Sexuality can be weaponised.
Spies exploit sex to gather military intelligence. Sexualised imagery can be a persuasive recruitment tool or used to undermine an enemy’s morale.
Servicewomen and LGBTQI+ personnel have often been victimised and excluded from military power structures.
Keep mum, she’s not so dumb! CARELESS TALK COSTS LIVES, 1942
by Harold ‘Hal’ Foster (1892 – 1982)ON LOAN COURTESY OF THE AUSTRALIAN WAR MEMORIAL ARTV00807
The disarming power of sex has made it a powerful weapon of espionage since Samson and Delilah. Female agents using ‘honey trap’ techniques to beguile and compromise their targets are known as ‘sparrows’. The male equivalent is a ‘Romeo’.
Former Australian Defence Force Chief Admiral Alan Beaumont (1993–95) retired to his hotel room one night during an unofficial trip to Indonesia at the height over tensions over Timor. A young woman was waiting for him in bed. Beaumont asked her to leave. A young man was waiting for him the following night. ‘They [Indonesian intelligence] wanted to find out which way I'd go if I'd go at all.’ Beaumont ‘went’ with his country and sent the youth on his way.
Hey! You diggers! He came, he saw, he conquered! c 1942
collected by Leading Aircraftman Leo Clarence Hudson, 1 Communications Unit, Royal Australian Air ForceSHRINE OF REMEMBRANCE COLLECTION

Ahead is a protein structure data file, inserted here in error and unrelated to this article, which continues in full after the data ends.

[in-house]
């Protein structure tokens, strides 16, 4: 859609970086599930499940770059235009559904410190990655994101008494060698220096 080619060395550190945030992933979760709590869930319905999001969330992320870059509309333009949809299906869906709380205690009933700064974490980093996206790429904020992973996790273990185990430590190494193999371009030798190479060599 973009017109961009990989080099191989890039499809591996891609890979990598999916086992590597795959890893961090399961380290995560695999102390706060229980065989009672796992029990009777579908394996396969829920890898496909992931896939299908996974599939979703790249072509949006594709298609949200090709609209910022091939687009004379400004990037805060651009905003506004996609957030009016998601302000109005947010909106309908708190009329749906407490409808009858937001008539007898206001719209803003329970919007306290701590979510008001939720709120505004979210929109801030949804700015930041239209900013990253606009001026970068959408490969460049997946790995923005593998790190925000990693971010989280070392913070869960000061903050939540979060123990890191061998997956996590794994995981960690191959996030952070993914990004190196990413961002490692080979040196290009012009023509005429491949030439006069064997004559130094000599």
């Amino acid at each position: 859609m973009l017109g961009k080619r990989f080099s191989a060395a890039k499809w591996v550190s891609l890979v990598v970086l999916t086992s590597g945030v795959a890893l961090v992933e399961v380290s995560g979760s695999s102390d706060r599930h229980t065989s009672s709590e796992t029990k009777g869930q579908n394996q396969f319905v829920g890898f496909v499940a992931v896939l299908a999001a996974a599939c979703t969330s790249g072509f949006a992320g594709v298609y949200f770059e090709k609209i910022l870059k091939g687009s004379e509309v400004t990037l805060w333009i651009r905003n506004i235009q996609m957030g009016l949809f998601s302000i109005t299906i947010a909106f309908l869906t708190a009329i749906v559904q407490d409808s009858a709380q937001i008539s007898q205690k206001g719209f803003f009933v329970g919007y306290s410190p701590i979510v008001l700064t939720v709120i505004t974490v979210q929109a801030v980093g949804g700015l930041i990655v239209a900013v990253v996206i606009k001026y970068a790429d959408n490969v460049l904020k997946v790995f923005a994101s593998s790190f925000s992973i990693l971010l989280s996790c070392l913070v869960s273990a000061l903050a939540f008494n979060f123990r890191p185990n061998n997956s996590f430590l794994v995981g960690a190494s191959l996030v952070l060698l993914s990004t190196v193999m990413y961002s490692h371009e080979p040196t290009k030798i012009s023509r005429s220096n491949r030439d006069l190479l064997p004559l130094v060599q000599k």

‘Darling, I will dream that you are coming back to me this Christmas’ 1953, thumbnail, ‘Darling, I will dream that you are coming back to me this Christmas’, 1953
Communist propaganda leaflet distributed in no-man’s land on the Korean frontier, collected by Warrant-Officer Leslie Moore MBE, 2nd Battalion Royal Australian Regiment (2RAR)SHRINE OF REMEMBRANCE COLLECTION
Where were you there then?, 1916
by Harry J Weston (1874–1938)ON LOAN COURTESY OF THE AUSTRALIAN WAR MEMORIAL ARTV00818
Armed forces have always exploited contemporary notions of masculinity and femininity to enlist troops. This First World War (1914–18) poster insinuates women will only marry heroic returned soldiers.
The Victorian Premier, Alexander Peacock, asked the townspeople of Koroit in 1916 ‘…what man would not risk his life if his wife or sister’ [was] subjected to the kind of treatment the Germans had meted out to the women of Belgium[?]‘
Reviewed 11 February 2022